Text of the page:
As far as me having been a Hannah, I mean, do I sound sanctimonious if I say I’ve never felt that crisis in that way? No matter how mad and drunk I was at Wine Office, I knew quitting wasn’t an option because I had nothing better going on at the time, unless I wanted to be a full-time Tumblr-er and live under a bridge. I just part-time Tumblr’d and slept about two hours a night and eventually got fired.
Browne: As someone who was almost a full-time WordPresser living under a bridge, I get why you wouldn’t want that to be an option.
Even though I still am into the picture that Lena’s painting of Hannah as the newly hired snot at GQ, the one thing that annoyed me was that she came off as overqualified (a word that –contrary to popular belief — is simply code for “I’m too good for this”). The fact that her ideas were hitting in the meeting — her first meeting — almost made it seem as if she had a reason to feel above her colleagues. A reason to assume everyone else there wasn’t talented. A reason to walk into her boss’ office, saying she had no intention of being in an environment like this in 10 years. There’s that small aspect of it that suggests to the viewer, “Well, maybe she has a point. Maybe she is overqualified. Maybe she deserves.”
I don’t know. Even while I recognize the episodes are getting better, I’m beginning to fall down a How to Make It in America K-hole with the show, between the occasional realism and the “nothing that just happened would ever happen this makes no sense”–ism.
That show, HTMIIA, did mess with my head, though. For better and for worse. Now that I’m a few years down the road, I can openly admit that How to Make It in America affected some of my life decisions. It’s embarrassing, but true, because as empty as it often was, a Sunday night viewing repeatedly led to “maybe-this-is-my-last-day” Mondays for my volatile 23-year-old self. And, again, sometimes that was bad. But other times, necessary.
Yoshida: There is no shortage of American narratives vaguely about aiming to “break free” and “follow your star” and “just breathe.” Young people will never be at a loss for songs and stories that corroborate their itching suspicion that they need to get out there and live their truth. Like you say, I can’t really tell if last night’s episode, or Girls in general, is one of those stories. When Hannah learns that her coworkers have had their jobs for five to 10 years and reacts by freaking out and sticking her head under the minimalist chrome faucet in the restroom, I wanted to kick my TV, but the music was mourning along with her. Her own personal soundtrack of tiny violins.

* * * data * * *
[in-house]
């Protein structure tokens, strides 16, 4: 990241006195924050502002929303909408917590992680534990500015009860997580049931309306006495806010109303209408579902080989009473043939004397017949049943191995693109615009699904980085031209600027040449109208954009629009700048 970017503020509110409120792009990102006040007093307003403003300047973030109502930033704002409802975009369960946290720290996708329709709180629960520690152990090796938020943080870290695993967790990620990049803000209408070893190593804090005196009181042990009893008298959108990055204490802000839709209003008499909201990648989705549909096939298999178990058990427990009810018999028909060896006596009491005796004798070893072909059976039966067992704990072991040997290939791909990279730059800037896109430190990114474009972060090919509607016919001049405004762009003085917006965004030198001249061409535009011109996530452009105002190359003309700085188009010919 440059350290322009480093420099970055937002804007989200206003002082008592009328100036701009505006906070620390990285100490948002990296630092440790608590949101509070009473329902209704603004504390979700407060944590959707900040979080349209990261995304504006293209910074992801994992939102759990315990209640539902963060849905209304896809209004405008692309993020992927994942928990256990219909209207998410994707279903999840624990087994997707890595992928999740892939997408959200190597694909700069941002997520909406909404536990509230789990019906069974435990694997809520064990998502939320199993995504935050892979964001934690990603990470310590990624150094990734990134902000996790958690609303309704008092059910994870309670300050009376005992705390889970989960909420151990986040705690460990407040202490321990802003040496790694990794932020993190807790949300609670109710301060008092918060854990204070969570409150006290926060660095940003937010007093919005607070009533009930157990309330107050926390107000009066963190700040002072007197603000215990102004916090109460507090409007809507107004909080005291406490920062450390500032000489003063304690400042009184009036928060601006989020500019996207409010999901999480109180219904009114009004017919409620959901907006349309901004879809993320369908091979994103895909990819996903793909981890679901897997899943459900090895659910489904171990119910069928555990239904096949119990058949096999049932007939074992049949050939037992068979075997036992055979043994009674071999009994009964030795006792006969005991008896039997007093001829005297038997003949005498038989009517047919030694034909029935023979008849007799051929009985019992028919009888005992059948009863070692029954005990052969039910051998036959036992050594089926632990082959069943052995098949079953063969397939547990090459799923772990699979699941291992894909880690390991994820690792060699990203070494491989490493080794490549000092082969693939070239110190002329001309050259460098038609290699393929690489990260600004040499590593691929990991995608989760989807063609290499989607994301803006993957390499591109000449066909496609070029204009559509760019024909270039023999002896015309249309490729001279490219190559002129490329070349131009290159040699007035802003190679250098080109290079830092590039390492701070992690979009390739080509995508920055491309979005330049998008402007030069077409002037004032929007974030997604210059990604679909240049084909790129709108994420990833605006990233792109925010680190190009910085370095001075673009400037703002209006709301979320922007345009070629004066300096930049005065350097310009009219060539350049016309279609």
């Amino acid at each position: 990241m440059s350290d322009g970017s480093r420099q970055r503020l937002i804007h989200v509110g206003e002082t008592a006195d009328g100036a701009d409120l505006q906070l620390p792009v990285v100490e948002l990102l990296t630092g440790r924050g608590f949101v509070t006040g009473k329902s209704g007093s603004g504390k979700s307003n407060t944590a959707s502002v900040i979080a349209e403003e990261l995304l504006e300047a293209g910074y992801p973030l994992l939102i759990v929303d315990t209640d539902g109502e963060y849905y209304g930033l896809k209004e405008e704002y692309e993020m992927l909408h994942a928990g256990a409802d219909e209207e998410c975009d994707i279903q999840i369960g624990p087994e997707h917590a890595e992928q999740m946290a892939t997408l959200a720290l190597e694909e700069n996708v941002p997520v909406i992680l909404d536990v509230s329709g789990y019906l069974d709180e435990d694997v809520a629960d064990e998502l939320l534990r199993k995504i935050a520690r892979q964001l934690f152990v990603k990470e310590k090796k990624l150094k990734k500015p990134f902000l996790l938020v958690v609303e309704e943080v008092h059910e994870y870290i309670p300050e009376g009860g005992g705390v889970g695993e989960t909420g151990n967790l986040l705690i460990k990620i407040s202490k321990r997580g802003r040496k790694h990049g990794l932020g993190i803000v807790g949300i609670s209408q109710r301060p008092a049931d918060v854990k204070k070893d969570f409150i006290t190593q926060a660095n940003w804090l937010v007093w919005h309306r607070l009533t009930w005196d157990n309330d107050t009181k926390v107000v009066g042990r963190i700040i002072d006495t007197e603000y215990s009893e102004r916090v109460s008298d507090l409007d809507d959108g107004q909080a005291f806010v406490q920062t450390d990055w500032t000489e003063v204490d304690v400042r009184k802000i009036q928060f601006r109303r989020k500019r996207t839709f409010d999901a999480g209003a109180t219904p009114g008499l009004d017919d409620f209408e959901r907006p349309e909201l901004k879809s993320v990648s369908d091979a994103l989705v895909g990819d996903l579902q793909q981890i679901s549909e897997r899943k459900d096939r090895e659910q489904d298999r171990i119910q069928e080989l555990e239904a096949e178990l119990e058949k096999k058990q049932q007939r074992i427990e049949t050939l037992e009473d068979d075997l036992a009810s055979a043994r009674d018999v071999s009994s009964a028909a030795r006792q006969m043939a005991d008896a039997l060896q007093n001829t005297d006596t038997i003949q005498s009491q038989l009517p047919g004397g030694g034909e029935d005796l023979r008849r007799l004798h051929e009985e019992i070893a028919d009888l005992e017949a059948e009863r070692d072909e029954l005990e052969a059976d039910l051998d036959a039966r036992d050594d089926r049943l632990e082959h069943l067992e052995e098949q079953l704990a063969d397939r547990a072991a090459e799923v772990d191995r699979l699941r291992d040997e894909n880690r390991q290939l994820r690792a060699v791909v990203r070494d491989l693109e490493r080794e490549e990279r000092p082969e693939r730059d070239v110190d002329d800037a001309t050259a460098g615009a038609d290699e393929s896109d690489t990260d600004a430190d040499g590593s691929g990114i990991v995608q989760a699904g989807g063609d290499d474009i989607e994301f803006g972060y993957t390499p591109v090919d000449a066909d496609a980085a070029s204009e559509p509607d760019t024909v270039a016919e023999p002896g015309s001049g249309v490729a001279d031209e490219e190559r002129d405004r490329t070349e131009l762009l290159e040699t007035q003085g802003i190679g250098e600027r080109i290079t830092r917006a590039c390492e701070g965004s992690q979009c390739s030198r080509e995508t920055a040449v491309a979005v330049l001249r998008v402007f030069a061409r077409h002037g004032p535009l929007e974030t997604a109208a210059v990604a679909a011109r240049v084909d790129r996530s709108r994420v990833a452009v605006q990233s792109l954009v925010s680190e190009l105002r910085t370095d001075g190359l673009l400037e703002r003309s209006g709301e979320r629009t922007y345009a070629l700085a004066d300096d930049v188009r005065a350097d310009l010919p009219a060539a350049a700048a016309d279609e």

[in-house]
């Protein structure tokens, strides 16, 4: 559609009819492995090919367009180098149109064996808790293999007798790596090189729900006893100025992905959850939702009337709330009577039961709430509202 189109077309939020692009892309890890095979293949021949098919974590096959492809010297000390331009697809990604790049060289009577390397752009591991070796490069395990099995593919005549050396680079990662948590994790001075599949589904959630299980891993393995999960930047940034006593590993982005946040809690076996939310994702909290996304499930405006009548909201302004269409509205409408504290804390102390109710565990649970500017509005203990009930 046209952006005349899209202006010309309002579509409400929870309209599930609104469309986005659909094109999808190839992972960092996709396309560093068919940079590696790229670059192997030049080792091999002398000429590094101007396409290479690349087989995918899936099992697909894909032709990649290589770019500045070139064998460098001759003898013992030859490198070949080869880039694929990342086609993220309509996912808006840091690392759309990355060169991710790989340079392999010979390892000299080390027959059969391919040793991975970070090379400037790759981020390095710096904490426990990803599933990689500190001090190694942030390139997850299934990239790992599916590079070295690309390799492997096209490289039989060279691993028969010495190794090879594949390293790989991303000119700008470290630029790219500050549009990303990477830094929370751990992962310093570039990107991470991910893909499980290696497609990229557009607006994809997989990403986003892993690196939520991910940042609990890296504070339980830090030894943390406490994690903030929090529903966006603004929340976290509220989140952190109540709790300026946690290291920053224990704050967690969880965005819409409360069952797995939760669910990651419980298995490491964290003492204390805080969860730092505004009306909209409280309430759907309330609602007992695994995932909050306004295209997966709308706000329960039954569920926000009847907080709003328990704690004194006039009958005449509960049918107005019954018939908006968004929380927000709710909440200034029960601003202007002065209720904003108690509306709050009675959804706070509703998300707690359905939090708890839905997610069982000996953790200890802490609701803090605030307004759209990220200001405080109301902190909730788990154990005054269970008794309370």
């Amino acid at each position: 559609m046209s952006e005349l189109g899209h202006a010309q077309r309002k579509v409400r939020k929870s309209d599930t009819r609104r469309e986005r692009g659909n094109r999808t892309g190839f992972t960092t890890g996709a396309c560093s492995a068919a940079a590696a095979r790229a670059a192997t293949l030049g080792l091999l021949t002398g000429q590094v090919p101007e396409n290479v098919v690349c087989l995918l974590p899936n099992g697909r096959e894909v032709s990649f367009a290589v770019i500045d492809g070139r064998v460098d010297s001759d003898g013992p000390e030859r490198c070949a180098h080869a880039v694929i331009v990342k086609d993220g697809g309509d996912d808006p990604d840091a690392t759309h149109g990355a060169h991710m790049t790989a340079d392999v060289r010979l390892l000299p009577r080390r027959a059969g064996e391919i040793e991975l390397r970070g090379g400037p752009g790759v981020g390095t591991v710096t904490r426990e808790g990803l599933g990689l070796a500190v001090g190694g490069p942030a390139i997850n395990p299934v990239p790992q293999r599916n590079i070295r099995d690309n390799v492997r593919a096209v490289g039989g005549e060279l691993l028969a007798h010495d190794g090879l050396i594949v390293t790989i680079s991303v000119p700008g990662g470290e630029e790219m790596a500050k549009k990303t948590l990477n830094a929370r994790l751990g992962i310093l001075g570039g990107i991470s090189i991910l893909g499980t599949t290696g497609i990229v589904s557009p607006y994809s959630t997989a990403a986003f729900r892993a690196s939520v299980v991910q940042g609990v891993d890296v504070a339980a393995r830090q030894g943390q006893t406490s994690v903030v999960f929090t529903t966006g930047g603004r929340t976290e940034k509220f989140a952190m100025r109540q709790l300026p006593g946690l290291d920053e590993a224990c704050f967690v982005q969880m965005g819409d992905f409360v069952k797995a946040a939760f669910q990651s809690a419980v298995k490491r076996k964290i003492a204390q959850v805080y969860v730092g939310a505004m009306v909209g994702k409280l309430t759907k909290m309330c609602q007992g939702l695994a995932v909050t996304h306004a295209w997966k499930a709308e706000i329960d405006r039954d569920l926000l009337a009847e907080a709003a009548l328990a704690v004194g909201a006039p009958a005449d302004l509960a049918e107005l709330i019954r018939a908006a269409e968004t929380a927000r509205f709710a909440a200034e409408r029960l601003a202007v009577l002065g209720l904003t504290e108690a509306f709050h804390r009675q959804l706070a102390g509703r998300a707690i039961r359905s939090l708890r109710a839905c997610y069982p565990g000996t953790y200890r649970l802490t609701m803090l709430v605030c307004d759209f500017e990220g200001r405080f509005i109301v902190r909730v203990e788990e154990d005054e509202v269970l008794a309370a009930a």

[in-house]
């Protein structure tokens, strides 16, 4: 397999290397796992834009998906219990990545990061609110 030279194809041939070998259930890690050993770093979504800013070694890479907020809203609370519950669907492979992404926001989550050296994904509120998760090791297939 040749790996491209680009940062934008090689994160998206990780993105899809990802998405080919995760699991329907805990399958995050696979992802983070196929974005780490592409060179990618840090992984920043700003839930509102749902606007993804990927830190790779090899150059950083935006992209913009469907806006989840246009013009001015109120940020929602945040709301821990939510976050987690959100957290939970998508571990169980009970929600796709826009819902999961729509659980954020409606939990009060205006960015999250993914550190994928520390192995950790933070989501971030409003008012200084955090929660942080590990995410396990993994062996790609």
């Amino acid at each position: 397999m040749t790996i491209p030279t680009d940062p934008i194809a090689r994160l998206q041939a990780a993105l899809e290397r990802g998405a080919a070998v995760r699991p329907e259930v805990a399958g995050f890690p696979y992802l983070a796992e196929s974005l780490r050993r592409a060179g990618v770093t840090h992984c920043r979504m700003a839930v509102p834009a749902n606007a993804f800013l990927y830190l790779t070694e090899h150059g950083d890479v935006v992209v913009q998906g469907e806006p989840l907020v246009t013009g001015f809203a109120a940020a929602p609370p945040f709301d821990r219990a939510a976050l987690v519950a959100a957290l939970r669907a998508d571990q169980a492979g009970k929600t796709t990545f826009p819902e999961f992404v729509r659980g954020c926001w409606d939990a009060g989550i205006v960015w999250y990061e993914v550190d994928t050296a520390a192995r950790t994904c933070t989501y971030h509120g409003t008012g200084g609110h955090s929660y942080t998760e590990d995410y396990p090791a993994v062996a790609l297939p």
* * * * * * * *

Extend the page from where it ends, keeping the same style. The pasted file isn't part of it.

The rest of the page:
You know, I did quit a job once because I felt like it was vampiring my life force when I needed to focus on my personal creative development or whatever. I was an “executive assistant” illegally employed for $11 per hour as a private contractor by an entertainment lawyer who verbally abused me on a daily basis, but I still regretted quitting a month later because I realized that the script I had “optioned” earlier that year wasn’t going anywhere and the insurance money I had received after being hit by a car on my bike during my commute would run out in a couple months. That happened when I was 23, but the misery of the year or so after I sent my dramatically cathartic resignation email will be seared in my brain forever.
Really, everything can be illustrated by the end of The Graduate. You build and build to the emotionally satisfying breakthrough, but that “Well, what now?” feeling starts creeping back in sooner than you expected.
But wait, doesn’t Hannah have a book deal? Did we miss something?
Browne: On that last point: How did Hannah end up at GQ? How did she go from winning over book publishers to suddenly having her first day at GQ and winning over an entirely new set of superiors?
Is there an Episode 5.5? (If there is, I don’t need to see it, just curious.)
I don’t know what else I have to say about this episode. As just a television show, something I wish I could treat it as but cannot, it was interesting. Something happened. I laughed. Potentially interesting characters were introduced. These are all good things for a television show. But the show is inching closer and closer to a bizarro version of my own life, and it consistently reminds me of the type of not-yet-30-year-old that I can’t ever let myself be. Or surround myself with.
I hate that the only character I’m rooting for is Adam. I hate that Lena wrote a show — called Girls — in which the only character I’m rooting for is the man. I hate that. But, right now, it’s true.
Yoshida: Speaking of boys, I guess I’ll wrap this up with a brief plug for Looking. Looking was originally billed as “the gay male Girls,” but that’s not quite accurate. It’s more like “Girls, but if the creator wasn’t consumed with disdain for her own characters.” Check it out sometime!